Storytelling in Movies: Tell a Satisfying Story | Protagonist's Journey, Inside Out! | Film in Flame | Skillshare

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Storytelling in Movies: Tell a Satisfying Story | Protagonist's Journey, Inside Out!

teacher avatar Film in Flame, Filmmaking Teacher

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Taught by industry leaders & working professionals
Topics include illustration, design, photography, and more

Watch this class and thousands more

Get unlimited access to every class
Taught by industry leaders & working professionals
Topics include illustration, design, photography, and more

Lessons in This Class

10 Lessons (16m)
    • 1. Trailer

      1:19
    • 2. Flawed Protagonist

      1:46
    • 3. Comedy and Tragedy

      1:37
    • 4. Set-Up Want

      0:44
    • 5. Point of No Return

      2:36
    • 6. Crisis or Triumph

      1:46
    • 7. Climactic Choice

      1:40
    • 8. Final Step

      2:14
    • 9. Review + New Examples

      1:34
    • 10. Final Words

      0:14
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About This Class

Great storytelling is different from beautiful writing. Many screenwriters know how to write good dialogue, how to set the scenes. They may have interesting characters, and a great idea; but eventually will fail to tell a satisfying story.

The solution lies in the internal journey of the protagonist. The solution lies in story structure.

In this short class, you're gonna learn the basic types of stories and the hero's journey in each type. And you're gonna learn it in a very simple way. After this class you'll be able to design a satisfying journey for your protagonist. And instead of just presenting a situation, tell a real story.

The examples I use in this class are from these movies: "Groundhog Day (1993)", "Silver Linings Playbook (2012)", "Chinatown (1974)", "Social Network (2010)", "The Matrix (1999)", "Memento (2000)."

Enjoy. Good luck.

Meet Your Teacher

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Film in Flame

Filmmaking Teacher

Teacher

Film in Flame is an online film magazine which is interested in films that are in flames.

We have such great passion for filmmaking that it makes us smile as large as the half-moon. We love great editings, big emotions, and the moments when you can feel the heat of genius in a film.

We study great masters; and here, we are to share what we’ve learned from them with you. We are willing to teach you all the aspects of filmmaking. Of course, that isn’t possible! Cause many things can’t be learned on a phone or in front of a computer. You gotta get your hands dirty in the work. But we’re gonna try our best to give you the primary knowledge so you can do the rest.

I hope you like our contents, and I wish you good luck.

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Transcripts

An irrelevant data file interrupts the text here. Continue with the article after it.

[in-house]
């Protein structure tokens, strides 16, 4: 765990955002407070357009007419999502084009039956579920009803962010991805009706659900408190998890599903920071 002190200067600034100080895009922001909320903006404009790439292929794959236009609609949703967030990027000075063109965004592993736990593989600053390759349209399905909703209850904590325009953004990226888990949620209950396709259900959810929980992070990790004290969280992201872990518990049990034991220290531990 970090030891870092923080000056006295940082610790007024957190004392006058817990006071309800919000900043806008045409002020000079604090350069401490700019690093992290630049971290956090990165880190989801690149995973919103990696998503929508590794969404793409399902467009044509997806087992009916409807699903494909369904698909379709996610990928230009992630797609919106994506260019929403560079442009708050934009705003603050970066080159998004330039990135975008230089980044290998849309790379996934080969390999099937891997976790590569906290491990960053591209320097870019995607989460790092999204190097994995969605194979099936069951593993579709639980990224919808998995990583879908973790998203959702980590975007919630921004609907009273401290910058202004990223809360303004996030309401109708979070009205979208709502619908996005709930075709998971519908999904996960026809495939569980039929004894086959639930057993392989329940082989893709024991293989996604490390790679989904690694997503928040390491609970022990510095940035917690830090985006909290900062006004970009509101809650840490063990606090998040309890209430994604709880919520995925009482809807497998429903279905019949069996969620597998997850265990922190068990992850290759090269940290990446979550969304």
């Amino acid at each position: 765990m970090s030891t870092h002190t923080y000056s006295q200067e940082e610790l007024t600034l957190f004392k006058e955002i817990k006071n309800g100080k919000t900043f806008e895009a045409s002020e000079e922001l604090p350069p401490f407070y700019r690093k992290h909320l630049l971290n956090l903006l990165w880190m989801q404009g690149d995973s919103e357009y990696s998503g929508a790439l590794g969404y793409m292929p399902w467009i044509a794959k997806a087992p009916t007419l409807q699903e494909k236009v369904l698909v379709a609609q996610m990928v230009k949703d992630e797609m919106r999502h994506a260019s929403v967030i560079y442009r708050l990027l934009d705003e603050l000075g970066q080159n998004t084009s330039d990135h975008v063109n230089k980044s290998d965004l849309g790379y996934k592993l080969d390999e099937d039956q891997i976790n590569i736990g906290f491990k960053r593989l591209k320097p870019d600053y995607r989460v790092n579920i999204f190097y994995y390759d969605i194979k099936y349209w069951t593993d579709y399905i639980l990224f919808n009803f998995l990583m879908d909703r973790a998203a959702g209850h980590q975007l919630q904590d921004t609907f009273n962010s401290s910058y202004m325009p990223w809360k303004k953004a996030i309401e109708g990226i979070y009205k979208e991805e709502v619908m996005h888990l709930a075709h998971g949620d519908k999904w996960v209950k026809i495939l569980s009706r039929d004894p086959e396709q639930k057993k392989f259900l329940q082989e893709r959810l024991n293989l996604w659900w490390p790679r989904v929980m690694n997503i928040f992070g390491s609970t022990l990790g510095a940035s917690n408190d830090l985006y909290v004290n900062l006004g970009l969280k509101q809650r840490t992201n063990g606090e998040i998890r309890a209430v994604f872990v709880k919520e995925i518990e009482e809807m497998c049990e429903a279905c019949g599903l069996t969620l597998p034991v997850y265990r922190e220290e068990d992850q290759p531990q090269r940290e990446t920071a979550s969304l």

1. Trailer: storytelling comes naturally to human beings, but since will live in a natural world, sometimes need a little help doing what with natural do. 99% of amateur screen writers we know how to write snappy dialogue. They may have an interesting chance you're here and there some clever plot points and a great idea. But eventually they fail to tell a story that towards what they present instead is a situation. This glass is here to help you with that. Subjects such as screenplay, formatting, dialogue and character developments are outside of its scope. Focus here is on something Mawr essential and so often misunderstood. How you structure is cream place, so details a compelling, satisfying story. And I'm gonna teach that to you in a very easy, a simple way. And the good news is, I'm not going to border, saying there are some exceptions to this. Over and over, there are some exceptions to everything, but that's called style no structure. Now let's begin 2. Flawed Protagonist: the first thing to consider when designing a stories to have a protagonist, the audience is floating freely like a ghost on cell. You give them a place to land. This free floating effect can be exploited for a while. But sooner or later we need to be someone. Because if we are not inside a character than we are not inside the story. Here are some examples of protagonists in movies, even in a body movie like Fellman, Louise or Hot Falls or Zombie Latte. From the writer's point of view on Lee, one of the characters is the protagonist. Whether the audience realizes it or not, how can you understand who the protagonist is? Well, it's the one who has a flaw and his flies being tested through the story. The protagonist may have lots off loss, but only one of them is the focus of the story. It is super important for the protagonists to have a flaw. Actually, a story more than all is about a protagonist facing their flaw. The journey tests the protagonists flaw, and as the story goes forward, there will be two possibilities. He either moves away from the flaw and two are the strength or he fails to move away from the flaw. This is what distinguishes an heiress Italian comedy from an inner city alien tragedy. 3. Comedy and Tragedy: comedy and tragedy. What I talk about comedy. I don't mean funny on When I talk about tragedy, I don't mean a sad ending. These are arse Italian comedy and tragedy. Two basic kinds of stories. If white end of the story, your protagonist has moved away from the flood toward the strength, it's a comedy, and it usually has a happy ending, like the movie Ground Hog Day or Silver Linings playbook that, in contrast, if by the end of the story your protagonist has failed to move away from the flow and has failed to move toward the strength, it's a tragedy, and it usually has a sad ending, like the movie Chinatown or Social Network. Remember, a comedy doesn't necessarily have a happy ending, and a tragedy doesn't necessarily have a sad ending. For example, Bravehearts Ending is sad and makes you cry, but it's a comedy because the protagonist, William Wallace, moves away from this flawed and toward the strength, and by the end of the film, he's made the right choices. So you're protagonists flows like the DNA of the story. It is what it's all about. Now that you know this, let's begin the journey 4. Set-Up Want: the set of wants is located in the beginning of the story. The subtle wants is one of the things the protagonists wants. One, not all, not necessarily the thing they want the most, not necessarily even the wants that drives the character's motivations. It's just one thing, sometimes a little thing that the protagonist wants. Here are some examples. 5. Point of No Return: the point of no return is an event that changes everything for the protagonist. This is the events that pushes the protagonists past the point of no return, where there is no going back to the way things used to be. This point of no return makes the film the film that IHS, also the point of no return is something that happens to the protagonist. It is not something they simply choose to do someday. It is external and changes the course of events into protagonists life. It happens for the story to be set in motion. If it didn't happen to them, the protagonists would have never saw their journey because people are scared of change. At the point of no return, two important things happen. One, the protagonist is going to get their set up. Want to the first Agnes is also going to get something they didn't want. We call that the catch. The catch creates new conflicts for the protagonist, and those conflicts will become perfect. Tests off the protagonists flaw. Here are some examples. Some key notes, the point of no return and the catch are immediately and directly connected. The catch is no something to Protagonist discovers later. It is an immediate problem that comes as a part of the point of no return. The catch is not a new event. It does not require scenes in addition to the point of no return, because the point of no return must give the protagonist of their wants and also bring them a catch. Sometimes what comprises the full point of no return a a stretch over a couple of scenes and even be made up off two or three connected events. Also, the catch is always from the protagonists point of view. 6. Crisis or Triumph: after about 75% of a story after trying to deal with the conflicts that catch made. Four The protagonist. If the stories a comedy, the protagonist will reach their crisis. And if his story's a tragedy, the protagonists were reached. Their triumph in comedy The Crisis is the protagonists lowest point, and it is the exact opposite of state off mine or situation from where the protagonist was in the set up. Want. It puts the protagonist between two bad choices. Iraq and a hard place with no solution in sight. It is right before the protagonists makes a climatic choice away from the flaw and toward the strength. Here are some examples in tragedy Triumph is the protagonists highest point. It is the ultimate manifestation of the protagonists set up wants. It typically puts the protagonist between two good options. It is right before the protagonists makes a climatic choice in which they fail an opportunity to move away from the flaw and toward the strength. Here are some examples 7. Climactic Choice: whether the stories, comedy or tragedy, the protagonists will immediately face a big decision, and this decision is central to your story's climax. At the heart of a true climax, the protagonist is making a climatic choice. It is also the beginning of a reversal of fortune. It is a decision made directly from having been It's winning a rock and a hard place at the crisis in comedy or from having experienced the ultimate manifestation Off The Settle won't in the Triumph in Tragedy in a comedy, The Climatic choice is a move away from the protagonists flaw and toward the strength. It is a first step toward positive change that will comet in. They're usually happy ending at the very end. Here are some examples in a tragedy. It is a move furthering your flaw and failing to move toward the strength. It is a fair step in the wrong direction, the beginning of the downfall that will cominat in there usually sad ending. Here are some examples 8. Final Step: sometimes the climactic choices repeated a few times with similar actions until the full climax plays out. But all these actions add up to only partial change on the part of the protagonist in a comedy. That's why it's known as the false resolution. The story is not yet resolved. The final step is the protagonists last significant. Seen in the screenplay or Phil, it accommodates a second move away from the protagonist flaw and toward the strength in a new and different matter than in the climactic choice. Completing this story's resolution and the protagonists transformation. Here are some examples in a tragedy. It's a second move, furthering the protagonists flaw and failing to move toward the strength completing stores resolution and the protagonists failure at self transformation. Here are some examples A jump forward in time between the climactic choice and the final step is not uncommon. You, the screenwriter, won the full impact off the climax and its climatic choice to be experienced before approaching the final step. Let the dust settle from the climax and allow that whole chapter to come to a close and then in the last scene of the screenplay, have them take a final step to demonstrate another move different from their climatic choice, but also away from, therefore, and toward their strength if it's a comedy and if it's a tragedy and not are failing to move away from the flaw. 9. Review + New Examples: bring a comedy. The flawed protagonists has a set up, want sterile thing happens to him at the point of no return against what he wanted in the set of wants, but also against something he doesn't want, which is the catch. The catch makes new conflicts for the protagonists in a way that tests their flaw. Dealing with these conflicts, the protagonist gets the crisis, a point that is the exact opposite of the situation or the mind set he was in the subtle wants. Then he makes a good climatic choice toward the strength. And then again, in the final step, he makes another good choice toward the strength in a tragedy. The flood protagonist has a set of want an ex Cheryl thing happens to him at the point of no return. He gets what he wanted in the center of wants but also gets something it doesn't want, which is the catch. The catch makes new conflicts for the protagonist in a way that tests their flaw. Dealing with these conflicts, the protagonist gets to the triumph. Ah, high manifestation off the settle, won't he had in the beginning of the story. Then he makes a bad climactic choice based on his flaw. Then again in the final set, he makes another bad choice based on this flaw and doesn't learn his lesson. 10. Final Words: Thank you for watching this glass. I wish it's being helpful to you. Don't for you to follow filming flame form or classes on field making. I wish you the best goodbye.